This special issue of the Journal is published to coincide with our Belfast Congress. The local team of Academicians in the city that has worked so hard to put together the programme explains why there are few places better than Belfast right now to explore and test urban solutions.
Belfast has overcome many challenges. Now, it is poised to take on many more. Like everywhere else, the 21st century challenges of climate, wellbeing, globalisation, and living in a digital world are taking hold.
Some of the answers to these challenges lie with Belfast. We look to our place on the Global Resilient Cities Network, A Bolder Vision, our 2024 Year of Culture and our newly awarded UNESCO City of Music status to ensure that people are at the heart of paving the right path towards resilience.
However Belfast is also not alone in needing some help. The themes for Congress in Belfast – brokering collaboration, informing experiences, lessons of resilience, and building climate leadership – are a signal for where we believe Congress presents the greatest opportunity for Belfast to learn, while showcasing the greatest potential for us to shout a little louder about what we do well.
Belfast has been shaped, physically, economically and culturally by its unique landform, its rich maritime heritage, and by its conflict. However, behind the stories that you know – often from TV reports of conflict – are stories, intrigues and idiosyncrasies that have been embedded in the fabric of the city, and its people. This is the first answer to the city’s future challenges: embracing that which makes Belfast special, and creating experiences that speak to people because they have spoken them into existence.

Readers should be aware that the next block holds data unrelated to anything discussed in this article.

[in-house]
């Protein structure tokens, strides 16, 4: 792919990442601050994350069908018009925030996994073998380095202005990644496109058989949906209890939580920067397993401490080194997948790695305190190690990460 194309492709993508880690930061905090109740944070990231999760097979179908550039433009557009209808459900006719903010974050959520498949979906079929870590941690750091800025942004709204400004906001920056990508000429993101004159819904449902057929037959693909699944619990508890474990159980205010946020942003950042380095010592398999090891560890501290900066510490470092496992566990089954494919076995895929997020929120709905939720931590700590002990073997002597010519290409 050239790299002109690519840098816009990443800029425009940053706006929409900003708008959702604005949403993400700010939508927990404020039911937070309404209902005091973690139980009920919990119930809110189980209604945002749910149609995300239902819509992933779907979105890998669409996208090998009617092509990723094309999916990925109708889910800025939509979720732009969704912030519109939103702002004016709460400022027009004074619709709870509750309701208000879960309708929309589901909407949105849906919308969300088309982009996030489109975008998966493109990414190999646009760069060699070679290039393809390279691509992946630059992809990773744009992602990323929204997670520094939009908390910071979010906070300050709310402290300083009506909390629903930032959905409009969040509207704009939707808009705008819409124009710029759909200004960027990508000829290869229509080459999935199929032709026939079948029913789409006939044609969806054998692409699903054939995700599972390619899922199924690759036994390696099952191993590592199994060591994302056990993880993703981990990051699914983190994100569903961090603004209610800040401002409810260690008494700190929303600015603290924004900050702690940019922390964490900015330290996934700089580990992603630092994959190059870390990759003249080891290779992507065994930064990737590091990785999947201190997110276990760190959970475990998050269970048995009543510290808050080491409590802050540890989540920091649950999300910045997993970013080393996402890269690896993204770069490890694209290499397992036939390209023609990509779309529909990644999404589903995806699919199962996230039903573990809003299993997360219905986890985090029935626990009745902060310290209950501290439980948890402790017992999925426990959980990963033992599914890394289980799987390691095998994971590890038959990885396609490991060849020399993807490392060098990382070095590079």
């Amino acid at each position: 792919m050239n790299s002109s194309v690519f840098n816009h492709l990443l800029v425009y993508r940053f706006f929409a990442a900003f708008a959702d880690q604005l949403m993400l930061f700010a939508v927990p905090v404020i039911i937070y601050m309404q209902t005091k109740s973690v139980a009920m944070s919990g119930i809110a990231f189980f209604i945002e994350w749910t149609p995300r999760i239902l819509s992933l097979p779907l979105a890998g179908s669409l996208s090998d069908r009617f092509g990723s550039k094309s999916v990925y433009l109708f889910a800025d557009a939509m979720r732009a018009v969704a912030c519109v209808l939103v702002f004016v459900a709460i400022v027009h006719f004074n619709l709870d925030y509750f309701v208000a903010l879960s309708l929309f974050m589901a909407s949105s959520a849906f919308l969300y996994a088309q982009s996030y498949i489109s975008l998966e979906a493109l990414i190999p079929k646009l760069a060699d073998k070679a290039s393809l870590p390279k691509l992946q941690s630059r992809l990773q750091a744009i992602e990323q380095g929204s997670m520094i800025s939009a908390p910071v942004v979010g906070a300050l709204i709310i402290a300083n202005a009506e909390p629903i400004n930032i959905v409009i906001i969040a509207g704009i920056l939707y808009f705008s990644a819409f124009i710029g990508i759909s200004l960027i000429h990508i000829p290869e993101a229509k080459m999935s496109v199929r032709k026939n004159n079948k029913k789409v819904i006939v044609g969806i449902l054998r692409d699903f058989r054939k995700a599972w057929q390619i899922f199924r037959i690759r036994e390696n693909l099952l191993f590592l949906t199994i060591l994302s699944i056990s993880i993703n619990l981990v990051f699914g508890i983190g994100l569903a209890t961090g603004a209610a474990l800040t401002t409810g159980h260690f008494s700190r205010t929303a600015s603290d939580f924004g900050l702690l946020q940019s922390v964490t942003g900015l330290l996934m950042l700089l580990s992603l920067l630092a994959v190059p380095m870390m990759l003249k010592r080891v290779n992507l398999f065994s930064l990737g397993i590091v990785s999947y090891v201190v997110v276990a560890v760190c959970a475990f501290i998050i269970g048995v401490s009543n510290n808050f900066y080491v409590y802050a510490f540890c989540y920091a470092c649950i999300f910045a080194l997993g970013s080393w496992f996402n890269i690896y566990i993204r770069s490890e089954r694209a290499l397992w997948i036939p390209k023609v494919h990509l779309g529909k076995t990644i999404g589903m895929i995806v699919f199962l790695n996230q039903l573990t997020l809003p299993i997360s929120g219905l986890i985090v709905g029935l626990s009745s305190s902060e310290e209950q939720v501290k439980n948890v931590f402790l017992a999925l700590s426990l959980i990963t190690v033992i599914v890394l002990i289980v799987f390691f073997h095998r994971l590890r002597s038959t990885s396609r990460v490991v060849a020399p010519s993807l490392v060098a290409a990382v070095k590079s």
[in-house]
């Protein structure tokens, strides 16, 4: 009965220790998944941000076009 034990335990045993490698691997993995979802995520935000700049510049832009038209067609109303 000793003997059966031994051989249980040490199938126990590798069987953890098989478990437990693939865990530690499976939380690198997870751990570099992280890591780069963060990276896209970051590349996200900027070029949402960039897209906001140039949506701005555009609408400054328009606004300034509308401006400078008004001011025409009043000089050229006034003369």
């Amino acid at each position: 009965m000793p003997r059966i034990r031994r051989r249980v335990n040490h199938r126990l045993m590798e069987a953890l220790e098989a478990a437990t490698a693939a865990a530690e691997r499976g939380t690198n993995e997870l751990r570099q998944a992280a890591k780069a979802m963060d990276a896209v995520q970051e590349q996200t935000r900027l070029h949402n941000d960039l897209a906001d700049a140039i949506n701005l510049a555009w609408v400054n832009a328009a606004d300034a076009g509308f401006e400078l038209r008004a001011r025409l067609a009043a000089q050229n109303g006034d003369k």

The second answer lies in recognising that we have resilience by the shovel full. Belfast’s gritty edge is because the city we know today would not exist but for the resilience of people in its darkest days. Future resilience means we need to dig deep again and look instead at climate resilience, civic leadership, and stitching the city back together. There is much work still to be done to bring people back to live within what was, for many years, a ring of steel that kept life out of the city centre. Most importantly, the recovery is about learning to work together, to break down the silos that have created spaces in the city that aren’t always full of life and contributing to the wider city experience.
Good city life needs cultural life and energy. Belfast’s Cathedral Quarter is home to many of its cultural organisations, including The MAC, one of the venues for this year’s Congress. Bars, restaurants, and cultural institutions sit side-by-side and make the city’s night-time offering stronger than ever. Our cultural stories are legion, from John Hewitt to Glenn Patterson, from Terri Hooley to the Harp Festival of 1792, from the United Irishmen to highland dancing, from Irish traditional music to the architectural legacy of Sir Charles Lanyon.
These stories are what our writers, musicians, producers, and craftspeople use to enliven the stages of the Lyric Theatre. They fill the pages of a Jan Carson or Tony Macauley novel or fire the imagination of an art student at Ulster University. Yet, we have the challenge of helping people know more about these stories and filling more of our places and spaces with culture.
behind the stories that you know – often from TV reports of conflict – are stories, intrigues and idiosyncrasies.–
Part of that journey is an upcoming Year of Culture in 2024 and the recent designation as a UNESCO City of Music. Both cement Belfast’s reputation for culture. Both are massive opportunities for us to better connect placemaking and culture, for neither are possible without the other.